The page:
The most prevalent diagnoses were MCI (35%) and AD (30%), followed by mixed AD/VaD (9%), other dementia (9%), SCD (9%), VaD (6%) and DLB/PDD (4%) (Table 1). The AD and VaD groups had similar mean age (78.0 and 78.4 years), but the VaD group included less women and had a higher crude mortality rate (171 deaths per 1000 py compared to 97 in the AD group) (Table 1). The mixed AD/VaD group was older than the AD and VaD groups (79.6 years), and had crude mortality rate in between AD and VaD. The DLB/PDD group was younger (75.6 years), included more men, and had a crude mortality rate of 144. In comparison, the SCD and MCI groups had mortality rates of 35 and 66, respectively. IADL- function was best in SCD and MCI groups, and poorest among VaD patients. The patients in the VaD group had lowest education, and more comorbidity than the other groups. The MMSE score was lowest in the AD group and highest in the SCD group.

Survival by diagnosis

Predicted median survival at age 75 years ranged from 4.5 and 4.6 years for male DLB/PDD and VaD patients, respectively, to 12.0 years for female SCD patients (Fig 1, Table 2). Median survival times at age 75 years for dementia patients were 5.2 years (95% confidence interval 5.0, 5.5) in men and 6.8 years (6.4, 7.1) in women (S1 Fig). Corresponding numbers for 80 years old dementia patients were 4.2 years (4.0, 4.5) in men and 5.5 years (5.3, 5.8) in women. Nonparametric Kaplan-Meyer survival curves are presented in the Appendix (S2 Fig).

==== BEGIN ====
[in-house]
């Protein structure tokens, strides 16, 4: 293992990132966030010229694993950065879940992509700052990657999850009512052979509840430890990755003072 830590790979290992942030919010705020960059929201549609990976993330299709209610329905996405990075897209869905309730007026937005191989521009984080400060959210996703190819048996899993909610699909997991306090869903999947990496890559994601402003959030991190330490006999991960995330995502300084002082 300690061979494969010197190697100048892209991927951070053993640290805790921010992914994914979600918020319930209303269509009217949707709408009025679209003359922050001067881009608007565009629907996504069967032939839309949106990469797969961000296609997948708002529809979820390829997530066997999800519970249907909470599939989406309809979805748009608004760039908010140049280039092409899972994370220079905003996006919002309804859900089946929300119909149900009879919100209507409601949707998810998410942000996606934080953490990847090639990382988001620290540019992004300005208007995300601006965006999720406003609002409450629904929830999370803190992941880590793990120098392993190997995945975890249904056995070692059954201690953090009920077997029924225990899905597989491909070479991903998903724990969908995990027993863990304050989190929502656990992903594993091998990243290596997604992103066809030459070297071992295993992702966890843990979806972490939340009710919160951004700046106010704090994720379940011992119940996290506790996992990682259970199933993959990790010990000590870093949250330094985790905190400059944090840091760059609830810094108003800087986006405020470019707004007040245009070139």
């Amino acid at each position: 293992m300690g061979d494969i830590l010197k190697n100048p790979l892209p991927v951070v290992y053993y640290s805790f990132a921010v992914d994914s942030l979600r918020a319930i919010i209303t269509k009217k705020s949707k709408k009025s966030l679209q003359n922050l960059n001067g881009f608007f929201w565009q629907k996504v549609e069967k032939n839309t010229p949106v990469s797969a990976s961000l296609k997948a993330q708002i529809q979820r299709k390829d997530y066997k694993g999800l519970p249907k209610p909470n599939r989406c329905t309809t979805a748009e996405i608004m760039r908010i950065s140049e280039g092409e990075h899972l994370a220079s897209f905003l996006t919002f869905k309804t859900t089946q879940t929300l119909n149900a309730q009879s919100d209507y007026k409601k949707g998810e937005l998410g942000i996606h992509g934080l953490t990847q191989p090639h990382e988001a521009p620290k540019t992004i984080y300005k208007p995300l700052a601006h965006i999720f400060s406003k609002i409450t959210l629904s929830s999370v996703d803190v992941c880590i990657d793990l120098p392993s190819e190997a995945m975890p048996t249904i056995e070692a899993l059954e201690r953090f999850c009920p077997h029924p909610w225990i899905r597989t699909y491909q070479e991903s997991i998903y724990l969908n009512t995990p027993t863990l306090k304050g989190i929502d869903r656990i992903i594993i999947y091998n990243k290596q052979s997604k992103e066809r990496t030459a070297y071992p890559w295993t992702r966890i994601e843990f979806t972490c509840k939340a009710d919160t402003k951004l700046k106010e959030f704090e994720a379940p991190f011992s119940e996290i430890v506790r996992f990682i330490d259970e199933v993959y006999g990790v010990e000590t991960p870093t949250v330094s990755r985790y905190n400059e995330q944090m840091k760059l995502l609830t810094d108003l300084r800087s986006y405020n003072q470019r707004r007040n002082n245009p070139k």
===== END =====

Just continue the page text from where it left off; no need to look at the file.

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Fig 1. Survival by diagnosis groups at age 75 years, by gender.

Modelled using flexible parametric models including diagnosis, age, gender and diagnosis by gender interaction terms. N = 4,682.

https://doi.org/10.1371/journal.pone.0204436.g001

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Table 2. Median survival time with 95% confidence interval (CI) at age 75 years by diagnosis and gender.

N = 4,682. Modelled using flexible parametric models including diagnosis, age, gender and diagnosis by gender interaction terms.

https://doi.org/10.1371/journal.pone.0204436.t002

Survival by diagnosis, relative to the general population: 5-year relative survival (5-yr RS)

The survival of the SCD group was not significantly different from the general population (Fig 2, S3 Fig); for men and women, SCD had 5-yr RS of 0.98 (Table 3). Thus, SCD patients had 2% lower five-year survival compared to the survival in the general population. The patients diagnosed with MCI, however, had significantly poorer 5-yr RS; 0.92 (0.86, 0.95) in men and 0.91 (0.87, 0.94) in women. For those diagnosed with dementia the 5-yr RS estimate was 0.66 (0.62, 0.70) for men and 0.77 (0.74, 0.80) for women. For all dementia disorders the 5-yr RS was significantly poorer than the general population. For patients with diagnosis of SCD or MCI we found no gender differences in 5-yr RS, while for patients with dementia, men had significantly poorer 5-yr RS than women, mostly due to poorer survival in AD and mixed AD/VaD.